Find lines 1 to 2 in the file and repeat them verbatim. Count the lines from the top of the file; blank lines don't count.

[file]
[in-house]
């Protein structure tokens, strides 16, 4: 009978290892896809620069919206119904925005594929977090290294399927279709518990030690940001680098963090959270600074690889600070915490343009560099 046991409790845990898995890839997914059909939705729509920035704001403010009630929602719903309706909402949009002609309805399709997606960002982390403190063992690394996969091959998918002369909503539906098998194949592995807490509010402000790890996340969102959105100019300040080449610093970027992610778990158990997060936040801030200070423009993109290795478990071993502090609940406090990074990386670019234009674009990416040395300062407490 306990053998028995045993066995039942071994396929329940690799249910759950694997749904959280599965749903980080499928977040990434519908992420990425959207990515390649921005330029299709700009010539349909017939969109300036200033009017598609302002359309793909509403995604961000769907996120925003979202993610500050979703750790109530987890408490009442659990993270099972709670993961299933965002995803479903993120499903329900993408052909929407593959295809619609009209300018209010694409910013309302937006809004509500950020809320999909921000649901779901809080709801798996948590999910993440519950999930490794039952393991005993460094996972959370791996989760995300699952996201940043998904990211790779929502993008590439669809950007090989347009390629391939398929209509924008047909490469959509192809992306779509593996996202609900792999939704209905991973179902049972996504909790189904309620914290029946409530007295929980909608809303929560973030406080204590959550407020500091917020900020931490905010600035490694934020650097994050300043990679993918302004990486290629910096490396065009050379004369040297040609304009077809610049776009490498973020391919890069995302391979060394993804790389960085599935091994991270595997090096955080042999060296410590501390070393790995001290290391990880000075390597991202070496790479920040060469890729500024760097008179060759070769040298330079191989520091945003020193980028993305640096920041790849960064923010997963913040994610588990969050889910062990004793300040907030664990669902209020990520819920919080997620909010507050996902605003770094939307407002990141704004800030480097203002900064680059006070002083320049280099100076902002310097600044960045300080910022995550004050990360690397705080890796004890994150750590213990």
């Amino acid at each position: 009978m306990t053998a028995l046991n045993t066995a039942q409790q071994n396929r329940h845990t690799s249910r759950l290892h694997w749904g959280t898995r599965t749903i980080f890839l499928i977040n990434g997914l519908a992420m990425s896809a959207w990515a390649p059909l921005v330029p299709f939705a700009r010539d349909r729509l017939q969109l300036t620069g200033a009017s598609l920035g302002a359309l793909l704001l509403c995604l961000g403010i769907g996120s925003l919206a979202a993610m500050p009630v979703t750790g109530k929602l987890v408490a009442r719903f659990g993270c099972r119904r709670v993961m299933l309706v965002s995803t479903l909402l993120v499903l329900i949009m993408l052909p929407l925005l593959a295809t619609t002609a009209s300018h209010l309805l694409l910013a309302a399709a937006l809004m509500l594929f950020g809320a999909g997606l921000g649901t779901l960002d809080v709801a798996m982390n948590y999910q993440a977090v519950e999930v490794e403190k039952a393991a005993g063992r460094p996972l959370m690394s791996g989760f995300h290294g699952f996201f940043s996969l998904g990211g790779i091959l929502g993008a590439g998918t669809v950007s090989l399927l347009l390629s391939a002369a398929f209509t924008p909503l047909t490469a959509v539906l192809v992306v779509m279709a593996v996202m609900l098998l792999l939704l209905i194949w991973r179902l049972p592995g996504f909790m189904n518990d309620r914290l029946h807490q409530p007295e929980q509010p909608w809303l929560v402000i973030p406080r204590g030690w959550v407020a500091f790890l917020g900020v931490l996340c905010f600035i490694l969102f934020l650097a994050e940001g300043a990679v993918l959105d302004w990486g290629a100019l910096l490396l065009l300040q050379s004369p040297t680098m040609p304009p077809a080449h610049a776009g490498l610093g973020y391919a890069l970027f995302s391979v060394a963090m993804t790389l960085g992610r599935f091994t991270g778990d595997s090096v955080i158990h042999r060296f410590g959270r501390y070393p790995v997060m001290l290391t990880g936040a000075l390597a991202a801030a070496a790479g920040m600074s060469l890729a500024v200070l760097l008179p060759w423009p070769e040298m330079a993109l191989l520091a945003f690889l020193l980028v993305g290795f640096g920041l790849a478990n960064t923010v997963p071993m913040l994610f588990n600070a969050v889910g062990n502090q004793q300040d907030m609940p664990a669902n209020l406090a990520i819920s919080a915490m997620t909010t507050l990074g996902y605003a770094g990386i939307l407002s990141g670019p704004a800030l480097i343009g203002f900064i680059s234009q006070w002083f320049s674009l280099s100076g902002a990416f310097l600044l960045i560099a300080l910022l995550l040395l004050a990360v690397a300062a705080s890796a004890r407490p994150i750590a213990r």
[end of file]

[in-house]
């Protein structure tokens, strides 16, 4: 009978290892896809620069919206119904925005594929977090290294399927279709518990030690940001680098963090959270600074690889600070915490343009560099 046991409790845990898995890839997914059909939705729509920035704001403010009630929602719903309706909402949009002609309805399709997606960002982390403190063992690394996969091959998918002369909503539906098998194949592995807490509010402000790890996340969102959105100019300040080449610093970027992610778990158990997060936040801030200070423009993109290795478990071993502090609940406090990074990386670019234009674009990416040395300062407490 306990053998028995045993066995039942071994396929329940690799249910759950694997749904959280599965749903980080499928977040990434519908992420990425959207990515390649921005330029299709700009010539349909017939969109300036200033009017598609302002359309793909509403995604961000769907996120925003979202993610500050979703750790109530987890408490009442659990993270099972709670993961299933965002995803479903993120499903329900993408052909929407593959295809619609009209300018209010694409910013309302937006809004509500950020809320999909921000649901779901809080709801798996948590999910993440519950999930490794039952393991005993460094996972959370791996989760995300699952996201940043998904990211790779929502993008590439669809950007090989347009390629391939398929209509924008047909490469959509192809992306779509593996996202609900792999939704209905991973179902049972996504909790189904309620914290029946409530007295929980909608809303929560973030406080204590959550407020500091917020900020931490905010600035490694934020650097994050300043990679993918302004990486290629910096490396065009050379004369040297040609304009077809610049776009490498973020391919890069995302391979060394993804790389960085599935091994991270595997090096955080042999060296410590501390070393790995001290290391990880000075390597991202070496790479920040060469890729500024760097008179060759070769040298330079191989520091945003020193980028993305640096920041790849960064923010997963913040994610588990969050889910062990004793300040907030664990669902209020990520819920919080997620909010507050996902605003770094939307407002990141704004800030480097203002900064680059006070002083320049280099100076902002310097600044960045300080910022995550004050990360690397705080890796004890994150750590213990």